Privacy advocates on Monday urged lawmakers to ban facial recognition in schools in response to a new study finding that use of the technology in educational settings would likely lead to a number of negative consequences including the normalization of surveillance and worsening of racial biases.
"Using facial recognition in schools amounts to unethical experimentation on children," said Evan Greer, deputy director of Fight for the Future.
The digital rights group has been vocal in its opposition to facial recognition, or FR, and last year launched the BanFacialRecognition.com website along with dozens of other groups.
Greer, in her statement, said that the moves being made during the covoravirus crisis by companies that sell the technology are simply adding more urgency to the demand for a ban.
"We're already seeing surveillance vendors attempt to exploit the Covid-19 pandemic to push for the use of this ineffective, invasive, and blatantly racist technology," she said. "It's time to draw a line in the sand right now."
"Lawmakers should act quickly to ban facial recognition in schools, as well as its use by law enforcement and corporations," added Greer.
The new comments from Greer follow a study (pdf) out Monday from researchers at the University of Michigan's Ford School of Science, Technology, and Public Policy Program (STPP) entitled "Cameras in the Classroom."
"Schools have also begun to use [FR] to track students and visitors for a range of uses, from automating attendance to school security," the researchers wrote, though they noted that the technology's use in schools is "not yet widespread."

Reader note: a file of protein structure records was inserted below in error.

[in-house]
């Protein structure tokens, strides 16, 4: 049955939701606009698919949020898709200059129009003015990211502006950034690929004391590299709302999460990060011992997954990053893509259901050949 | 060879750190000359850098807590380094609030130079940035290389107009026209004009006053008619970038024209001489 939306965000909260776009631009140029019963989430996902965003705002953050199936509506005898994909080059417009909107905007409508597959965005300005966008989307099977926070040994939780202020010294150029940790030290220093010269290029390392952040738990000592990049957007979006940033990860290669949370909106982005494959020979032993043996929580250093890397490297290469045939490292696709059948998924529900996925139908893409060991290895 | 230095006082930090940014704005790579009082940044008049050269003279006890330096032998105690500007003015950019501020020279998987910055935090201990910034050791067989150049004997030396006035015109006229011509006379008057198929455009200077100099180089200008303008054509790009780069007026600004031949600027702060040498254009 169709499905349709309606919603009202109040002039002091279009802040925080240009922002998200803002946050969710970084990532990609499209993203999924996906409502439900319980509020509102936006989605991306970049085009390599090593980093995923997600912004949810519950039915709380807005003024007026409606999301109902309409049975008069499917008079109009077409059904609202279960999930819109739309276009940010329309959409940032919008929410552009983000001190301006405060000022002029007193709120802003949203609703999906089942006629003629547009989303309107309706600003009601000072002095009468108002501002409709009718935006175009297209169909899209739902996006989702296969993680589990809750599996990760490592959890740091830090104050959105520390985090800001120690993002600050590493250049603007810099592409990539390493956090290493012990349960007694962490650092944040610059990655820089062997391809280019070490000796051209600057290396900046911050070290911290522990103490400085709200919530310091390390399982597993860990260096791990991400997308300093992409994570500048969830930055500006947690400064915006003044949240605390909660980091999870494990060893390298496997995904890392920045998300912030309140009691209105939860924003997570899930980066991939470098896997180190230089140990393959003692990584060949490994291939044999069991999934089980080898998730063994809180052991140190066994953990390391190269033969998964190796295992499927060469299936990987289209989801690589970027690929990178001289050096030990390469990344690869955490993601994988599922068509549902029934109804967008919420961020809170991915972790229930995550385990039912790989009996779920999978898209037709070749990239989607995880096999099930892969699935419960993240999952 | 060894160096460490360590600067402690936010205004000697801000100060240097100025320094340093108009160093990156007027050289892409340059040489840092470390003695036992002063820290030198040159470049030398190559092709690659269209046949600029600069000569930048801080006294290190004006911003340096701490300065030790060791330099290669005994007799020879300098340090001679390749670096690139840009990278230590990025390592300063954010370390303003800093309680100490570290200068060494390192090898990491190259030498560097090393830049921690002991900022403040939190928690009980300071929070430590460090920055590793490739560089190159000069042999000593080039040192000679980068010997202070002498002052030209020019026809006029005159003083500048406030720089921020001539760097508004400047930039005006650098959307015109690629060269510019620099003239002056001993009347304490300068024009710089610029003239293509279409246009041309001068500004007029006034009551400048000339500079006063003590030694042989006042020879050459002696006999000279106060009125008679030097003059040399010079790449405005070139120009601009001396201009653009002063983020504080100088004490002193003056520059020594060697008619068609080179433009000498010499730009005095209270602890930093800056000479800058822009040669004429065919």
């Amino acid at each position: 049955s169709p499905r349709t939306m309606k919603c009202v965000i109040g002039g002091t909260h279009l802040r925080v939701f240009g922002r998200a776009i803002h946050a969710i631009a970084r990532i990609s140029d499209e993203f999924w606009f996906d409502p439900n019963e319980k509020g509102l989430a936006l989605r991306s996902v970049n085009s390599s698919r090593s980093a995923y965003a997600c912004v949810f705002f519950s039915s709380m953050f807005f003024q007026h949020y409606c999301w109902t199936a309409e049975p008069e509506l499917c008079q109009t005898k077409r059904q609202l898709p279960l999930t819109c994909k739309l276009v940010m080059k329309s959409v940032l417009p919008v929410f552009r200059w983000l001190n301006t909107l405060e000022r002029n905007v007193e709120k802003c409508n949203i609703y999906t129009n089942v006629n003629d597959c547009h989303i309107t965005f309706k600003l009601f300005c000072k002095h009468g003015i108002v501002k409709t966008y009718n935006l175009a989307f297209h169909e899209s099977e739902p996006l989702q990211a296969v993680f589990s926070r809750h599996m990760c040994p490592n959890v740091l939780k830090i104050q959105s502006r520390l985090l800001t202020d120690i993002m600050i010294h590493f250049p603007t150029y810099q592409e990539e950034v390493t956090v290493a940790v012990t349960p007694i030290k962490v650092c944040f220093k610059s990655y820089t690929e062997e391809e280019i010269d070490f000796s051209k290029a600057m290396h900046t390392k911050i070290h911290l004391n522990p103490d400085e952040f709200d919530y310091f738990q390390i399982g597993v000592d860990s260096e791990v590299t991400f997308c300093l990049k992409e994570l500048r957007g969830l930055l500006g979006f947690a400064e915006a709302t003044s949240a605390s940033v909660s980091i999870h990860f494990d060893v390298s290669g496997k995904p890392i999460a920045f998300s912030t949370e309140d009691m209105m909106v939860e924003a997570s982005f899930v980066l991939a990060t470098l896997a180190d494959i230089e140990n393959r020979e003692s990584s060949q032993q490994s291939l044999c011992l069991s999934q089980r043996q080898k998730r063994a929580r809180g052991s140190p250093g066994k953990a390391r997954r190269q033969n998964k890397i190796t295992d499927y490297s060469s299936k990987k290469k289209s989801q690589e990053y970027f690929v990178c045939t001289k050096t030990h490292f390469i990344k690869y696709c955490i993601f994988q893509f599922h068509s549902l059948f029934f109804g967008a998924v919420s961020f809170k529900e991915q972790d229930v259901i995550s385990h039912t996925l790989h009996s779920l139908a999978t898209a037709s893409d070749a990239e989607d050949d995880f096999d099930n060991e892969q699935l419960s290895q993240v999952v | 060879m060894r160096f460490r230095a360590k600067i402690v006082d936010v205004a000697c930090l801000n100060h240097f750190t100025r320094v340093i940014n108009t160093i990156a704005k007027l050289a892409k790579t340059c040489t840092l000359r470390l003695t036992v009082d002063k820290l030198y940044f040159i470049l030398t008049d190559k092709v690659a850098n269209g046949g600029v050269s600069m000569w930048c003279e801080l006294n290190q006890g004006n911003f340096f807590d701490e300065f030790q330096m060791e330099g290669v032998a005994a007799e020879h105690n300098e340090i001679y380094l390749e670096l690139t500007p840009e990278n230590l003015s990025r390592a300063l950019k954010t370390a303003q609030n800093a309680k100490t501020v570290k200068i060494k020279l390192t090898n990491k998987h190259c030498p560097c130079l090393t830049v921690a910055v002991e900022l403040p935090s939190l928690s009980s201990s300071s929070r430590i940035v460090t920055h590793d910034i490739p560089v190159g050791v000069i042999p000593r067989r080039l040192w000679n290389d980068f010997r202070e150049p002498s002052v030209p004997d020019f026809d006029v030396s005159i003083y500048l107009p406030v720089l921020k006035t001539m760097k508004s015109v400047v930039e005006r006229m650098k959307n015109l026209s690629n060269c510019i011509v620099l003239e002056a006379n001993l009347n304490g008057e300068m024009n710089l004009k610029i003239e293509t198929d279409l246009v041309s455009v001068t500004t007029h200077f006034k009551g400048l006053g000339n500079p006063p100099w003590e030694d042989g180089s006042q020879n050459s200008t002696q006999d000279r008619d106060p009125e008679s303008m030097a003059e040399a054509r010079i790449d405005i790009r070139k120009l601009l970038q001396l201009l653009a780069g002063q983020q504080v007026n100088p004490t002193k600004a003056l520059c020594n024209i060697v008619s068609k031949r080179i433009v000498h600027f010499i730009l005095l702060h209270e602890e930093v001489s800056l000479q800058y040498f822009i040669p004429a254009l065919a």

But, the authors added, there's good reason to stop its spread:
[O]ur analysis reveals that FR will likely have five types of implications: exacerbating racism, normalizing surveillance and eroding privacy, narrowing the definition of the "acceptable" student, commodifying data, and institutionalizing inaccuracy. Because FR is automated, it will extend these effects to more students than any manual system could.
FR "is likely to mimic the impacts of school resource officers (SROs), stop-and-frisk policies, and airport security," all of which "purport to be objective and neutral systems, but in practice they reflect the structural and systemic biases of the societies around them," the study says.
"All of these practices have had racist outcomes due to the users of the systems disproportionately targeting people of color," the researchers wrote.
The technology further stands to "normalize the experience of being constantly surveilled starting at a young age" and holds the possibility of "mission creep," the researchers warned, "as administrators expand the usage of the technology outside of what was originally defined."
According to lead author Shobita Parthasarathy, STPP director and professor of public policy, "The research shows that prematurely deploying the technology without understanding its implications would be unethical and dangerous."